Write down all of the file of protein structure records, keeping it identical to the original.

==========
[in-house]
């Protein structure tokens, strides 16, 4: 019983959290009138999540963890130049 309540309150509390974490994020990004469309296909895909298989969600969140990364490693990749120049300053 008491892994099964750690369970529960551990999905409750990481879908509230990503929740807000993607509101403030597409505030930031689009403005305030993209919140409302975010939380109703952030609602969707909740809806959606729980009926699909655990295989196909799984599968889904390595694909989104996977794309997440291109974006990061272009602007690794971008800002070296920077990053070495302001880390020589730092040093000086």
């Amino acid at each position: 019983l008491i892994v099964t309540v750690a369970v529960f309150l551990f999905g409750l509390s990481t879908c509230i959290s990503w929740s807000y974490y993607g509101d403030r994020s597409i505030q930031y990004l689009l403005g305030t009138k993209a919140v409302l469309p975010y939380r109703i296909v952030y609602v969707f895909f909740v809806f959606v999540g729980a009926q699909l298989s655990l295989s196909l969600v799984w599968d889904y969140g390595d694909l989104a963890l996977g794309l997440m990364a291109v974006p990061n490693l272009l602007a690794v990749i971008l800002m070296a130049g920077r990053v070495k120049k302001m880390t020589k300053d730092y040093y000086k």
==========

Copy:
[in-house]
């Protein structure tokens, strides 16, 4: 019983959290009138999540963890130049 309540309150509390974490994020990004469309296909895909298989969600969140990364490693990749120049300053 008491892994099964750690369970529960551990999905409750990481879908509230990503929740807000993607509101403030597409505030930031689009403005305030993209919140409302975010939380109703952030609602969707909740809806959606729980009926699909655990295989196909799984599968889904390595694909989104996977794309997440291109974006990061272009602007690794971008800002070296920077990053070495302001880390020589730092040093000086």
């Amino acid at each position: 019983l008491i892994v099964t309540v750690a369970v529960f309150l551990f999905g409750l509390s990481t879908c509230i959290s990503w929740s807000y974490y993607g509101d403030r994020s597409i505030q930031y990004l689009l403005g305030t009138k993209a919140v409302l469309p975010y939380r109703i296909v952030y609602v969707f895909f909740v809806f959606v999540g729980a009926q699909l298989s655990l295989s196909l969600v799984w599968d889904y969140g390595d694909l989104a963890l996977g794309l997440m990364a291109v974006p990061n490693l272009l602007a690794v990749i971008l800002m070296a130049g920077r990053v070495k120049k302001m880390t020589k300053d730092y040093y000086k």